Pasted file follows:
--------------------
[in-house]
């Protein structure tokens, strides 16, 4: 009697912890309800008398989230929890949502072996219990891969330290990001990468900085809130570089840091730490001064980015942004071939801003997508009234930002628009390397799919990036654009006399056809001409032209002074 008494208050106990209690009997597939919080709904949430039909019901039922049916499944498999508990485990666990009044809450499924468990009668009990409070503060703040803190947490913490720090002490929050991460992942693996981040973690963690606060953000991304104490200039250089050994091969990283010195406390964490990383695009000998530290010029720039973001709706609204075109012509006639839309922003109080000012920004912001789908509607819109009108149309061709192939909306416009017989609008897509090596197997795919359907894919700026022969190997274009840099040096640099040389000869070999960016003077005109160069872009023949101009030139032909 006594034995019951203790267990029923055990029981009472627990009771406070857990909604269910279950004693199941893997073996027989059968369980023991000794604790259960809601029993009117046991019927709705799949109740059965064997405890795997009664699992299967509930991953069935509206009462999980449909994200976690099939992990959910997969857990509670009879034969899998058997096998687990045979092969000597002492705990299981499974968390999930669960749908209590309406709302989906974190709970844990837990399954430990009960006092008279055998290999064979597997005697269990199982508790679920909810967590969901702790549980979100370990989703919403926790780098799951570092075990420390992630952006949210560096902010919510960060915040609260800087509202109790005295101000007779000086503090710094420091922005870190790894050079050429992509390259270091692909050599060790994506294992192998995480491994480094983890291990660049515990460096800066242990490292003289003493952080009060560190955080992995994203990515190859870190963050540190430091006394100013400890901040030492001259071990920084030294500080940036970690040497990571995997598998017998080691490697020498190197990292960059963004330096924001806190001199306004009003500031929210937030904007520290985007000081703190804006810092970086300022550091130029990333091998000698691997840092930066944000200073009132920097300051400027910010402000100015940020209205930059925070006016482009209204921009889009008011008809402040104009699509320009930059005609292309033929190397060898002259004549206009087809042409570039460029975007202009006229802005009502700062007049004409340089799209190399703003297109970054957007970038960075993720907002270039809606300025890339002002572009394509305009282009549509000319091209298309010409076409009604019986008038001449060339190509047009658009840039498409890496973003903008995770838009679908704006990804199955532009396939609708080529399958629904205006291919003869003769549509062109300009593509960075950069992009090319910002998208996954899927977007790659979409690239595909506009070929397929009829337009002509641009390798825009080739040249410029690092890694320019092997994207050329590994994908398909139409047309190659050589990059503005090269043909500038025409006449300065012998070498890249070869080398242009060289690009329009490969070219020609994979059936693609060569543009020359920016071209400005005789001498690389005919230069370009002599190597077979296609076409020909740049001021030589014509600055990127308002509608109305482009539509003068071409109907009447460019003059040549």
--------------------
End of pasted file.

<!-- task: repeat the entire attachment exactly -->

[in-house]
């Protein structure tokens, strides 16, 4: 009697912890309800008398989230929890949502072996219990891969330290990001990468900085809130570089840091730490001064980015942004071939801003997508009234930002628009390397799919990036654009006399056809001409032209002074 008494208050106990209690009997597939919080709904949430039909019901039922049916499944498999508990485990666990009044809450499924468990009668009990409070503060703040803190947490913490720090002490929050991460992942693996981040973690963690606060953000991304104490200039250089050994091969990283010195406390964490990383695009000998530290010029720039973001709706609204075109012509006639839309922003109080000012920004912001789908509607819109009108149309061709192939909306416009017989609008897509090596197997795919359907894919700026022969190997274009840099040096640099040389000869070999960016003077005109160069872009023949101009030139032909 006594034995019951203790267990029923055990029981009472627990009771406070857990909604269910279950004693199941893997073996027989059968369980023991000794604790259960809601029993009117046991019927709705799949109740059965064997405890795997009664699992299967509930991953069935509206009462999980449909994200976690099939992990959910997969857990509670009879034969899998058997096998687990045979092969000597002492705990299981499974968390999930669960749908209590309406709302989906974190709970844990837990399954430990009960006092008279055998290999064979597997005697269990199982508790679920909810967590969901702790549980979100370990989703919403926790780098799951570092075990420390992630952006949210560096902010919510960060915040609260800087509202109790005295101000007779000086503090710094420091922005870190790894050079050429992509390259270091692909050599060790994506294992192998995480491994480094983890291990660049515990460096800066242990490292003289003493952080009060560190955080992995994203990515190859870190963050540190430091006394100013400890901040030492001259071990920084030294500080940036970690040497990571995997598998017998080691490697020498190197990292960059963004330096924001806190001199306004009003500031929210937030904007520290985007000081703190804006810092970086300022550091130029990333091998000698691997840092930066944000200073009132920097300051400027910010402000100015940020209205930059925070006016482009209204921009889009008011008809402040104009699509320009930059005609292309033929190397060898002259004549206009087809042409570039460029975007202009006229802005009502700062007049004409340089799209190399703003297109970054957007970038960075993720907002270039809606300025890339002002572009394509305009282009549509000319091209298309010409076409009604019986008038001449060339190509047009658009840039498409890496973003903008995770838009679908704006990804199955532009396939609708080529399958629904205006291919003869003769549509062109300009593509960075950069992009090319910002998208996954899927977007790659979409690239595909506009070929397929009829337009002509641009390798825009080739040249410029690092890694320019092997994207050329590994994908398909139409047309190659050589990059503005090269043909500038025409006449300065012998070498890249070869080398242009060289690009329009490969070219020609994979059936693609060569543009020359920016071209400005005789001498690389005919230069370009002599190597077979296609076409020909740049001021030589014509600055990127308002509608109305482009539509003068071409109907009447460019003059040549």